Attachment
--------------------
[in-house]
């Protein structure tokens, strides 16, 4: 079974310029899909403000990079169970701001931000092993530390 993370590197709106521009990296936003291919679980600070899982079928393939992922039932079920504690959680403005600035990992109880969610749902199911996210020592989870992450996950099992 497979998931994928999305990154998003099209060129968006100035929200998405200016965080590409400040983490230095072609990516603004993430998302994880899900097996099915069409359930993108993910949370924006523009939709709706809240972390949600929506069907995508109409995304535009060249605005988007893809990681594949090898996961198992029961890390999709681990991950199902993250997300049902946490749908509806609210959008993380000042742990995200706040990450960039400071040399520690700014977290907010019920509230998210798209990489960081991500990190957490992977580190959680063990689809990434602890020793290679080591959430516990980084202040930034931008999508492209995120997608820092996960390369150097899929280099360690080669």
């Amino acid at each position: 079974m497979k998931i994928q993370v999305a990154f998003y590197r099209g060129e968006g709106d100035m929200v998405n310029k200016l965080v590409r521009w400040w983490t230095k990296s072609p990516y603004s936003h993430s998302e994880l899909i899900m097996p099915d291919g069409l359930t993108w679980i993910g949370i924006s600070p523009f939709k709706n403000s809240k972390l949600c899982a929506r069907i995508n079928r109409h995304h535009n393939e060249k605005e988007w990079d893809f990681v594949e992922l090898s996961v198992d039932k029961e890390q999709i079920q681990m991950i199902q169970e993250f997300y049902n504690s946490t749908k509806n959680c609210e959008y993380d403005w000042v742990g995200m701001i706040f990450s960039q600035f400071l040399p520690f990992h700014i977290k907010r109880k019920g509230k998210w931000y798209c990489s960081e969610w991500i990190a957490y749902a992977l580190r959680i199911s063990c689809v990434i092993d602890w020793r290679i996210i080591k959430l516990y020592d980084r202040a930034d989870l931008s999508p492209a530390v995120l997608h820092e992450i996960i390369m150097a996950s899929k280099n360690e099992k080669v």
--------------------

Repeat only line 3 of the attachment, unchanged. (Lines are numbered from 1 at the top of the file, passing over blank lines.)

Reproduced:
């Amino acid at each position: 079974m497979k998931i994928q993370v999305a990154f998003y590197r099209g060129e968006g709106d100035m929200v998405n310029k200016l965080v590409r521009w400040w983490t230095k990296s072609p990516y603004s936003h993430s998302e994880l899909i899900m097996p099915d291919g069409l359930t993108w679980i993910g949370i924006s600070p523009f939709k709706n403000s809240k972390l949600c899982a929506r069907i995508n079928r109409h995304h535009n393939e060249k605005e988007w990079d893809f990681v594949e992922l090898s996961v198992d039932k029961e890390q999709i079920q681990m991950i199902q169970e993250f997300y049902n504690s946490t749908k509806n959680c609210e959008y993380d403005w000042v742990g995200m701001i706040f990450s960039q600035f400071l040399p520690f990992h700014i977290k907010r109880k019920g509230k998210w931000y798209c990489s960081e969610w991500i990190a957490y749902a992977l580190r959680i199911s063990c689809v990434i092993d602890w020793r290679i996210i080591k959430l516990y020592d980084r202040a930034d989870l931008s999508p492209a530390v995120l997608h820092e992450i996960i390369m150097a996950s899929k280099n360690e099992k080669v």